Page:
Furthermore, what became clear during the hearing was that there was widespread disquiet within the intelligence community about claims made in the Iraq dossier. And Sir Richard Dearlove, the head of MI6, and Mr Scarlett both admitted that the 45-minute claim applied to battlefield weapons with limited range, and not long-range missiles, as the dossier had employed.
The Susan Watts episode was another example of the divisions within the BBC. She became the subject of some mirth when it was revealed that after hearing Mr Gilligan's Today broadcast, she telephoned Dr Kelly to ask "have I missed a trick?"
The Hutton inquiry heard a tape she made of a conversation she had with Dr Kelly, without his knowledge, in which he told her about the unease felt in the intelligence community about the dossier, and actually named Alastair Campbell. But she failed to use any of the material, considering it, she told the inquiry, "tittle tattle" and "gossip".
The science editor, cruelly nicknamed Susan "Watts-the-story" by some in the BBC, is on maternity leave with her fourth baby.
On the matter of outing Dr Kelly as Ms Watts's contact, Mr Gilligan offered an unreserved apology. His friends point out in mitigation that Downing Street was briefing tame Labour MPs on both the foreign affairs Committee and the intelligence and security committee against him, and he was attempting to balance the book.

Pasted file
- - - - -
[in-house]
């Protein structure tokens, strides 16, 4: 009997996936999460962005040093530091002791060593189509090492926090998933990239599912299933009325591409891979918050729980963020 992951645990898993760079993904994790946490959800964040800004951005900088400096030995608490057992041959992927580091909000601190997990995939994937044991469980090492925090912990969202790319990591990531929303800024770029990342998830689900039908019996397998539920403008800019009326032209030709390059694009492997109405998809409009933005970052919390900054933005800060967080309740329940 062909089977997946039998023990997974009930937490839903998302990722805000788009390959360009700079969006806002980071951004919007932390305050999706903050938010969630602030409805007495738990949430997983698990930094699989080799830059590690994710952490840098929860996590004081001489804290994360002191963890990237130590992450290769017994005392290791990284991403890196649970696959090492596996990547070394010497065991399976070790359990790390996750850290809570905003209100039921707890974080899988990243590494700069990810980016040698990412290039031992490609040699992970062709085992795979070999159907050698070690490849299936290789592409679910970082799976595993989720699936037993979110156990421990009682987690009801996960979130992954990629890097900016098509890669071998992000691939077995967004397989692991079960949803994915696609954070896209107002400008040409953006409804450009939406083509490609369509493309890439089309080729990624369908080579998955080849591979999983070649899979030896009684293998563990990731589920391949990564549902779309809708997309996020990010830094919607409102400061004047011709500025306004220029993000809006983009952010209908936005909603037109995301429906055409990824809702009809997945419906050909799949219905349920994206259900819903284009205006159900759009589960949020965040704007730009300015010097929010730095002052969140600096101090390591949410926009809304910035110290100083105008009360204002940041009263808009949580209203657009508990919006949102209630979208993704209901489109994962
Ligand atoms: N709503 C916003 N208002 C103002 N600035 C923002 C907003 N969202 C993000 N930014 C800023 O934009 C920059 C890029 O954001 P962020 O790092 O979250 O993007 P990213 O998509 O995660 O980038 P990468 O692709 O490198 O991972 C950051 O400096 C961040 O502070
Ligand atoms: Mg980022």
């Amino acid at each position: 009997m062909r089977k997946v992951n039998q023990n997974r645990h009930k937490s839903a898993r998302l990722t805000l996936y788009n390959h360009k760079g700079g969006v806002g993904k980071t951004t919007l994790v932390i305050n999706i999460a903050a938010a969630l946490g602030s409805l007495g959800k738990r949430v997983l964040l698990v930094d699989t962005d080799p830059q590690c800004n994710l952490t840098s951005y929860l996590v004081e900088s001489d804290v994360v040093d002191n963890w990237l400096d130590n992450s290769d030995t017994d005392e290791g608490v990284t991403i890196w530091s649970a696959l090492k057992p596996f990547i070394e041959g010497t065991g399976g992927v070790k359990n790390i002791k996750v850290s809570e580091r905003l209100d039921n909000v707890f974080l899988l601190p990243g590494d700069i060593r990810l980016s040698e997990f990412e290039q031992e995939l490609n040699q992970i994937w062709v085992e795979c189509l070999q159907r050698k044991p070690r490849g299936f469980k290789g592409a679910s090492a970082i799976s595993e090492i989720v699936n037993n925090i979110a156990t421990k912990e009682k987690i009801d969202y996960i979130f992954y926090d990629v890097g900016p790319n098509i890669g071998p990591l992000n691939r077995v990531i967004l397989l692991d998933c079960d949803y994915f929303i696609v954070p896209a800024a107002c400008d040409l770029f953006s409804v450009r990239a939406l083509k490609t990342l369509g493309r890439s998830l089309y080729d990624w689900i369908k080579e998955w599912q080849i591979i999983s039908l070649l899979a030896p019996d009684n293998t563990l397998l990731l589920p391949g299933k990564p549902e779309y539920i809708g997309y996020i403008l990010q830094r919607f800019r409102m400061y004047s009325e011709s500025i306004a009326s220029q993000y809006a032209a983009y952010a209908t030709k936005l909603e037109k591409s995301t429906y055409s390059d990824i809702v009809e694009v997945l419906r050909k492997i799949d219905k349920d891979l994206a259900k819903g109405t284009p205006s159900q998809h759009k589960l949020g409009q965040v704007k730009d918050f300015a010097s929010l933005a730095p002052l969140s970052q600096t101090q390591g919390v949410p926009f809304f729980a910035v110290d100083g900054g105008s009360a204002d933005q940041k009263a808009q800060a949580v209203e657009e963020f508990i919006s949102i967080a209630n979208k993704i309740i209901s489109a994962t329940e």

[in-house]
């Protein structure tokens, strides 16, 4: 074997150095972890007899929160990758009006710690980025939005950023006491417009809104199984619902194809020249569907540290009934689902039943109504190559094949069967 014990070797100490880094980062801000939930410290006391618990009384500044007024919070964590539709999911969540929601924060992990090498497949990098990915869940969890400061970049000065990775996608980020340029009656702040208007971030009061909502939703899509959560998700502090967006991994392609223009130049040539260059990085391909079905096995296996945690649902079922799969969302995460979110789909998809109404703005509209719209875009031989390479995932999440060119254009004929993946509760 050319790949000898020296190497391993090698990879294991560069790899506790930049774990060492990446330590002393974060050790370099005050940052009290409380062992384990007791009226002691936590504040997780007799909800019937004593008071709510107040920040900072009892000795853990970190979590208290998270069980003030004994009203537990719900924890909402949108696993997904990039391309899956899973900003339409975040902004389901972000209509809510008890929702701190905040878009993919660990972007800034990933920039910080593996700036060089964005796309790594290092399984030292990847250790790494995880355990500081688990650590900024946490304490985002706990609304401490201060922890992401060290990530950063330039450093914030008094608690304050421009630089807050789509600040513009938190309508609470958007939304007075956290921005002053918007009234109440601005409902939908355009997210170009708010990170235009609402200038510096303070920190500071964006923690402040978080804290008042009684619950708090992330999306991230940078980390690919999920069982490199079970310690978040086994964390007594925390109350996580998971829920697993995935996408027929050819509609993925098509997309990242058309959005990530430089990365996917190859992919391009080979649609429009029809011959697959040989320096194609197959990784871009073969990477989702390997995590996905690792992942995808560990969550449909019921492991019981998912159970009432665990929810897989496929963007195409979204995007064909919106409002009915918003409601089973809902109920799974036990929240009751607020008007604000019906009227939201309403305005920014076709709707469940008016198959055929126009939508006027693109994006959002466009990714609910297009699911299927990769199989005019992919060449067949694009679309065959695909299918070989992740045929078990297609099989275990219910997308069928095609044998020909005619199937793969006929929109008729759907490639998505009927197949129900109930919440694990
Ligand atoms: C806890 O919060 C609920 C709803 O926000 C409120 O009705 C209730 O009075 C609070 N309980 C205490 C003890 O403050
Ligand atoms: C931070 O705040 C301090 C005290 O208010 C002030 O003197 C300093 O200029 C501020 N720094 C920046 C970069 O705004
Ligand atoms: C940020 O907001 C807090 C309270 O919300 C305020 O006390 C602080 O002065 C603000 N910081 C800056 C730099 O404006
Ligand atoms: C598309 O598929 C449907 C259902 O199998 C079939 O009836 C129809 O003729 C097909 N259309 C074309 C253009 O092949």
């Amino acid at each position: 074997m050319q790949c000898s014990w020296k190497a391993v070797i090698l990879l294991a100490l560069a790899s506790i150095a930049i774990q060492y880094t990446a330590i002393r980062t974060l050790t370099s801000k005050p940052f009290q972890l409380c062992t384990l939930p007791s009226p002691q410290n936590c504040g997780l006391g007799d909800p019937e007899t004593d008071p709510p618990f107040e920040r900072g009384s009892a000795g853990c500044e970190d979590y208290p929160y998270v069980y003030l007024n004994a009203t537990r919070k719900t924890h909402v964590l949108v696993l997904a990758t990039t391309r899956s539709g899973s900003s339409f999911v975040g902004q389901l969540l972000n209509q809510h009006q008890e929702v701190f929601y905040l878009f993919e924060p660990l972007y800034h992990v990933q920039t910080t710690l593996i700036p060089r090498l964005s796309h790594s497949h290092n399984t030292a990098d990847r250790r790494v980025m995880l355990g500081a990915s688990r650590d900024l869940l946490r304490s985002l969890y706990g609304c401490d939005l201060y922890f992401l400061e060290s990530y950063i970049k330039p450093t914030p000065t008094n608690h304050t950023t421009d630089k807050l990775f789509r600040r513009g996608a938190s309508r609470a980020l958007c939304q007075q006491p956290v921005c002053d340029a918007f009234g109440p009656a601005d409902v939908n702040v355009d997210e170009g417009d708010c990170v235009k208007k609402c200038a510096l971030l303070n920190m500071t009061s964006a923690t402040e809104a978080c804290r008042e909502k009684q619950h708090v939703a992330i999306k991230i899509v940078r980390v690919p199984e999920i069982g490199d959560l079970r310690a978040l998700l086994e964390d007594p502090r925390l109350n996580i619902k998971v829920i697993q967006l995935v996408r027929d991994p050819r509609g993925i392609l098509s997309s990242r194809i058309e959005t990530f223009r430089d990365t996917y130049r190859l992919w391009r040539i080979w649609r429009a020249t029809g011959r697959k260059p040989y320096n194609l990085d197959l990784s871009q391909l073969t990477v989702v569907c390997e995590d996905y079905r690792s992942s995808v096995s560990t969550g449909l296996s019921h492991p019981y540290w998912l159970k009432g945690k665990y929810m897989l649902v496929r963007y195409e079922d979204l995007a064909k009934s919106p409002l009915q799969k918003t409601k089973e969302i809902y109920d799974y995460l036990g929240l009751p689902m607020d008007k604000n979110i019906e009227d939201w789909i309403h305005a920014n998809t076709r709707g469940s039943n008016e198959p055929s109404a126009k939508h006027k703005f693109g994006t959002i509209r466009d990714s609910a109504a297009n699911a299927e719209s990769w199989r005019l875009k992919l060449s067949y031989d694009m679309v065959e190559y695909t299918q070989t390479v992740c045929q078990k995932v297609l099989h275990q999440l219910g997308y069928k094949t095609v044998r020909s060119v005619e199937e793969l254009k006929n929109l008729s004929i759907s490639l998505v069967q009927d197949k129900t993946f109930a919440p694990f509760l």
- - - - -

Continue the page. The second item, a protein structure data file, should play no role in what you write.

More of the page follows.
So what can Lord Hutton's report hold for Mr Gilligan?
The worst case scenario: Lord Hutton could decide that Mr Gilligan totally misquoted Dr Kelly, and exonerates Tony Blair, Geoff Hoon and Alastair Campbell of any blame, either over the scientist's death, or the sexing-up of the dossier. Susan Watts becomes director general.
Such a report could, however, be to Mr Gilligan's advantage. Lord Hutton will face accusations of a whitewash. The BBC management will not allow Mr Gilligan to return to frontline reporting such as on the Today programme. Mr Gilligan can go off to write his book.
The mid-level scenario: Lord Hutton apportions some blame to Mr Gilligan's reporting. But others are criticised as well. This will not be ideal for Mr Gilligan. He is unlikely to be allowed to return to the Today programme. The deal he has made with the BBC management also means that he will not write a book while he is in the corporation's employment, and new BBC regulations will, in the future, prevent its journalists from writing newspaper columns. Mr Gilligan will lose his chance of becoming a celebrity.
The best case scenario: Lord Hutton exonerates Mr Gilligan. He is welcomed back to the Today programme as editor designate. Rod Liddle rejoins the BBC as heir apparent to director general Greg Dyke. Susan Watts is sacked for missing a huge story. But this scenario, most people familiar with the Hutton inquiry accept, is highly unlikely.Reuse content